Decision-Makers' Guide to
for Essex, VT
and other Chittenden County Communities
Who Got Us Here ... and How
A number of people have recently spent time and money studying how Chittenden County might implement Regional Dispatch:
Chittenden County Regional Planning Comm-ission (CCRPC) has supported communities as they studied the benefits and costs of region-alizing via an initial Governance Group and Tech Advisory Committee.
CCRPC provided administrative suppport, including space on their website to host the findings, plus agendas, minutes and other background info.
With the goal of better coordinating emergency services among neighboring communities, the leadership in Burlington, Colchester, Essex, Milton, Shelburne, South Burlington, Williston and Winooski, with the support of the CCRPC, hired Deltawrx to undertake a study in the fall of 2016.
In 2016, a group of managers revived decades-old plans to regionalize dispatch services and pooled some funds to hire a consultant to advise them on their options: Deltawrx.
This Governance Group met regularly until the leadership formed a Joint Survey Committee (JSC) as a next step in Feb. 2017. Not every GG member became a member of JSC, but many did.
Depending on where you live, your Manager / Mayor and Selectboard / City Council may (or may not) be delighted about this proposal. If they choose to warn a March Australian ballot vote on this Regional Dispatch Agreement...
The ultimate decision will be up to taxpayers, who will foot the bill and may experience a change in emergency response times, depending on which other communities' voters decide to regionalize -- or not.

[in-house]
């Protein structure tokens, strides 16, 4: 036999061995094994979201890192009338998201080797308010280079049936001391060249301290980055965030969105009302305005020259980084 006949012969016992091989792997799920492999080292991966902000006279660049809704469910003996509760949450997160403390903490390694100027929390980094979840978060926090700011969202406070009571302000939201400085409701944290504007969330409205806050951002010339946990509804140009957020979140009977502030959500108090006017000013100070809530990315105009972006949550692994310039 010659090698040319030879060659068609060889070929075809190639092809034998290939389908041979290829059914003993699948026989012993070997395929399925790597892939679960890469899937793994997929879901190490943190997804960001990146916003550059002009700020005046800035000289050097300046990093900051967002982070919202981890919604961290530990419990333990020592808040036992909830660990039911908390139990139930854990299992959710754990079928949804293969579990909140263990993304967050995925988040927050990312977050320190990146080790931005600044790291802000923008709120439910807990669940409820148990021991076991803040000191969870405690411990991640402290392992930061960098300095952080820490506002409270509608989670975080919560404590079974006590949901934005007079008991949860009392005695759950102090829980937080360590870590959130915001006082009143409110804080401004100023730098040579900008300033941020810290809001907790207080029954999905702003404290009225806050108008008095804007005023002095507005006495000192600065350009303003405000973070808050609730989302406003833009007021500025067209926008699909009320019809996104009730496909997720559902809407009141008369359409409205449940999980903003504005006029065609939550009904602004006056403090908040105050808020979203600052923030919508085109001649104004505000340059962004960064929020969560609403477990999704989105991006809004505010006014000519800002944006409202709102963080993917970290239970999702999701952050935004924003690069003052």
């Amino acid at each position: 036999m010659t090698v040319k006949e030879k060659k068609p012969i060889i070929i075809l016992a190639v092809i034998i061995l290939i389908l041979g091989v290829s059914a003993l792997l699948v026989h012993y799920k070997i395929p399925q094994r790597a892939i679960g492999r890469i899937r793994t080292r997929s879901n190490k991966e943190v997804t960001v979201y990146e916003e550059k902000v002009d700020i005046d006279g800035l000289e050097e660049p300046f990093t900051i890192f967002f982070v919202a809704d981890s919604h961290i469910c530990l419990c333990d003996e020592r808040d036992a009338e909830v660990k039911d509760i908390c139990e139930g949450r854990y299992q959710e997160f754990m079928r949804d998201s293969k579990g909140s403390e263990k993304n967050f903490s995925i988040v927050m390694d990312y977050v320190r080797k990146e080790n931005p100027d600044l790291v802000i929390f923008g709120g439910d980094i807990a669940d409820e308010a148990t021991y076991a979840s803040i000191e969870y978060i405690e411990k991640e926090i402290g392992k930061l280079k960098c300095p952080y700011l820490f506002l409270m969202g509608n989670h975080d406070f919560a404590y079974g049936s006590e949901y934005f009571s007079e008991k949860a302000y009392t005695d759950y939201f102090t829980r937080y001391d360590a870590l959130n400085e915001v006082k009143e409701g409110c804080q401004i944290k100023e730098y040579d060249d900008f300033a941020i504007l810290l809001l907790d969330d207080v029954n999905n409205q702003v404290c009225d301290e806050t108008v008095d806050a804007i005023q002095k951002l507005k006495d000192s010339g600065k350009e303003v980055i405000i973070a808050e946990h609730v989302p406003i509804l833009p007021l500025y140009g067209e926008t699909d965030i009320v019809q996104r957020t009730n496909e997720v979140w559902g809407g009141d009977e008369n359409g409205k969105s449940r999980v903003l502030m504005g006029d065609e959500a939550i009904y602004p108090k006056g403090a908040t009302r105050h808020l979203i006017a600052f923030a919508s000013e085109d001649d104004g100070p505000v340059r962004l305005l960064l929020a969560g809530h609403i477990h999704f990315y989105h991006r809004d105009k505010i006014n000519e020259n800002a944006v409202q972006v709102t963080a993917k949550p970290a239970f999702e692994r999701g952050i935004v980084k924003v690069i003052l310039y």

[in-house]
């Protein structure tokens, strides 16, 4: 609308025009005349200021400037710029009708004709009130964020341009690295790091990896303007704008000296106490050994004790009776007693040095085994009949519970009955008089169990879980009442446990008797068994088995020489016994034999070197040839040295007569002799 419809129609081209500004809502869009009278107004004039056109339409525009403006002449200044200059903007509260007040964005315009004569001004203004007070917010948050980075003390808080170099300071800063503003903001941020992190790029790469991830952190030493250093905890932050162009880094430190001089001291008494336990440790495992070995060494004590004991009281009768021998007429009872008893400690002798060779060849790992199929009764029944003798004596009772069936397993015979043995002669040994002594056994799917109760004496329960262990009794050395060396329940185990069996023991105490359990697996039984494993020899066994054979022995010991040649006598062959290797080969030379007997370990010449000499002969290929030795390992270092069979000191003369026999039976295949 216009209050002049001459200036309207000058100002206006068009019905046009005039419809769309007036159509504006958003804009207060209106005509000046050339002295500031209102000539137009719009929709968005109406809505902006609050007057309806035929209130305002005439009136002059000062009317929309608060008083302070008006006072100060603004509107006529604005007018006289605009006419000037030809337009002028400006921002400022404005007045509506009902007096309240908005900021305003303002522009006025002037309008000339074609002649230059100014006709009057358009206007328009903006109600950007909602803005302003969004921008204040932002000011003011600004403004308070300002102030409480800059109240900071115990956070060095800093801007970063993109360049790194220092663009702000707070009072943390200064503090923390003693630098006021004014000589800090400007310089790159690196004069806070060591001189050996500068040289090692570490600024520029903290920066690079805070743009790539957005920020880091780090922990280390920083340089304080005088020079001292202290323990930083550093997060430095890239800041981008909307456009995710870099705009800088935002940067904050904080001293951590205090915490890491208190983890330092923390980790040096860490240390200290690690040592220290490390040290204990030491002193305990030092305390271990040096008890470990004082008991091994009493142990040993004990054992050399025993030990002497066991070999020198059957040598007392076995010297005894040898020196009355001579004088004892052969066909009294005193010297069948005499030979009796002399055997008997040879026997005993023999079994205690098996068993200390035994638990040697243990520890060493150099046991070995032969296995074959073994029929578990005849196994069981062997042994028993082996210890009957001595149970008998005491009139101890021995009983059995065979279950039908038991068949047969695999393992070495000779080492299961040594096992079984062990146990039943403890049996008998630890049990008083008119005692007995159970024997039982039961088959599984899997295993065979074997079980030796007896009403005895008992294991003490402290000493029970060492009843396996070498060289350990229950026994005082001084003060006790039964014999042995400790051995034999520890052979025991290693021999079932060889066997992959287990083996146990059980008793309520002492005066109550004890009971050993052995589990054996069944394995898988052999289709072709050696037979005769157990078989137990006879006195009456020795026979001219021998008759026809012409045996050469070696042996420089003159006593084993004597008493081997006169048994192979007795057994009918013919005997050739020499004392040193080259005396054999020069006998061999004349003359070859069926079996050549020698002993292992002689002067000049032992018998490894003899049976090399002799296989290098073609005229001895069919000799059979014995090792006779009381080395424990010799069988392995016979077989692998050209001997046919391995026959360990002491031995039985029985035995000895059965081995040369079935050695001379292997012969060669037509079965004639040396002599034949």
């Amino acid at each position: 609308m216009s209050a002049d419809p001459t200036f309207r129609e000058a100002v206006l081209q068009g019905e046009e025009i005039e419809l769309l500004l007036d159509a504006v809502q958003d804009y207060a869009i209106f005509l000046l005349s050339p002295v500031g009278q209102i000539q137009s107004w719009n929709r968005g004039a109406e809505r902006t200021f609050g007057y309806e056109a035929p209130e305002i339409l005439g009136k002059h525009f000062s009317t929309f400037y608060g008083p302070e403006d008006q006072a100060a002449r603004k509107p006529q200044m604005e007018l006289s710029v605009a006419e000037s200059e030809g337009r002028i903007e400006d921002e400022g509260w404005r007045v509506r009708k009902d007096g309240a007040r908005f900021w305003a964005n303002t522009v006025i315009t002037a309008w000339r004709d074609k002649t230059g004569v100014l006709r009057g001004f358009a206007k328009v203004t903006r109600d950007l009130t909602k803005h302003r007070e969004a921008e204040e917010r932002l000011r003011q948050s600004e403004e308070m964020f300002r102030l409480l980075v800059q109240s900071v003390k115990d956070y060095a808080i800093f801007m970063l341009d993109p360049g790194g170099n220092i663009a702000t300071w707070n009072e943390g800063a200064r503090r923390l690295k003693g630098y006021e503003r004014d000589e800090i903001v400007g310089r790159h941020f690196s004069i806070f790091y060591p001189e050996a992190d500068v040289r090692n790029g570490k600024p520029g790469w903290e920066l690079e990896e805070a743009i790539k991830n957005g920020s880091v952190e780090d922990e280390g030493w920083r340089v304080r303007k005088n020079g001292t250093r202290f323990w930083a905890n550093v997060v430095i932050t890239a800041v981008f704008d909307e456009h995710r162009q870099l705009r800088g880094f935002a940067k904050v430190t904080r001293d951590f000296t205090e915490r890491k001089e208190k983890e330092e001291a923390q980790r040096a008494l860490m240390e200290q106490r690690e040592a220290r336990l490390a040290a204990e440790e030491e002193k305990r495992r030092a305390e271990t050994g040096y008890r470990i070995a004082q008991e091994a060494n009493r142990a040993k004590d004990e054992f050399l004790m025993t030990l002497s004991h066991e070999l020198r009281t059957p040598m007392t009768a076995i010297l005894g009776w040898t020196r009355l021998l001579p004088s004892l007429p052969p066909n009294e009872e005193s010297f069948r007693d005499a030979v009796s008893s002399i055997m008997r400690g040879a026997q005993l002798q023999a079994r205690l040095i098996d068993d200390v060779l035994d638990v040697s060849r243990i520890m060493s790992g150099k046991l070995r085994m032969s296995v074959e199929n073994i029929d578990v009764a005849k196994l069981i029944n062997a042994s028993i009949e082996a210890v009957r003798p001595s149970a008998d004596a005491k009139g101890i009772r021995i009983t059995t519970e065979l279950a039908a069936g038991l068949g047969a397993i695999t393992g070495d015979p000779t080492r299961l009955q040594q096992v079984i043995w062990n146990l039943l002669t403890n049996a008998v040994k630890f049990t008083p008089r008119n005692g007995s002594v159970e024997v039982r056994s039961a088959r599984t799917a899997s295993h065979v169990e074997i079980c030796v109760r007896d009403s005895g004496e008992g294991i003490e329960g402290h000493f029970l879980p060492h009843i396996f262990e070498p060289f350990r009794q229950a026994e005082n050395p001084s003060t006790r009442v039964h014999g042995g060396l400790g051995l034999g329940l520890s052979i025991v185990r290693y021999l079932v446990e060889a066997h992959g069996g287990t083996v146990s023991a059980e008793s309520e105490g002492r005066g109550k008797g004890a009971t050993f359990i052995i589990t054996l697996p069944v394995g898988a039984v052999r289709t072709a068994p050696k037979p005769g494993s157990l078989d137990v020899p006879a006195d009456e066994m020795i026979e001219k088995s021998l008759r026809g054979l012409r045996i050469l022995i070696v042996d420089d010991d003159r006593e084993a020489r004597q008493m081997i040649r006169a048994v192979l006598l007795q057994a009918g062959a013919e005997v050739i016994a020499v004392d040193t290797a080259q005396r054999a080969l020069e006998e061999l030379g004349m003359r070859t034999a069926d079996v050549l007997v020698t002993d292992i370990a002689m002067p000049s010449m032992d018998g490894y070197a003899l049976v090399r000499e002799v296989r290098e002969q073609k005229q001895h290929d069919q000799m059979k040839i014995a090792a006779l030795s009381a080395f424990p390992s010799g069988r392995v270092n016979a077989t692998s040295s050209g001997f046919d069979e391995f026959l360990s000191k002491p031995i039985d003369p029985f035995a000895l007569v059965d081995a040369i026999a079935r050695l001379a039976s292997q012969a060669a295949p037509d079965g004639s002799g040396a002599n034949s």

This California-based consulting firm was hired to study the feasibility of regional dispatch in Chittenden County.
Per Charlie Baker's 9/29/16 memo:
This study was "conducted in response to municipal budget pressures, technology changes, potential changes in state dispatching model and/or charges, and recognition that certain services – such as emergency dispatching – might be provided better to the public utilizing a more regionalized approach."
This study provided a road map to creating a regional dispatch center. (Two prior studies, in 1995 and 2000 determined that regional dispatch was viable and worthwhile.)
Deltawrx estimated fewer dispatchers in a central location could satisfy the county's requirements. Their predictions on such slides as the following have been alternately hailed or retracted by JSC members, depending on the audience:
Joint Survey Committee
The Joint Survey Committee was formed to draft a Union Municipal District agreement to create a Regional Dispatch Center.
The JSC spent considerable time analyzing the value of regional dispatch and the most effective governance structure.
In the process of reviewing the data and drafting an agreement, the JSC determined that a regional dispatch center, when combined with a regional public safety answering point (911 call center), can reduce response time for many 911 calls – by avoiding a transfer to local dispatch.
Tech Advisory Group
Public Safety Chiefs met as the Tech Advisory Group to brainstorm solutions to operational issues.
They visited regional dispatch centers in other states and generated a long list of services that dispatchers would no longer provide locally, if regionalized.
Those who staff the dispatch function are our first First Responders.
Their jobs can be stressful, as people's lives and property are at risk each time they answer a call and decide which responders to tone out for assistance.
Towns are having a harder time finding people to fill Dispatch job openings. In fact, Regional Dispatch was billed as a way to minimize how many Dispatchers would be needed going forward. (See slides on left.)
One frustration vocalized by Dispatchers about this process is that they haven't been invited to GG, TAG, or JSC meetings to provide input all along. (See "Burlington adds regional dispatch... to March ballot", Burlington Free Press, 12/18/17.) Management, as it has made plans, has informed dispatchers of them.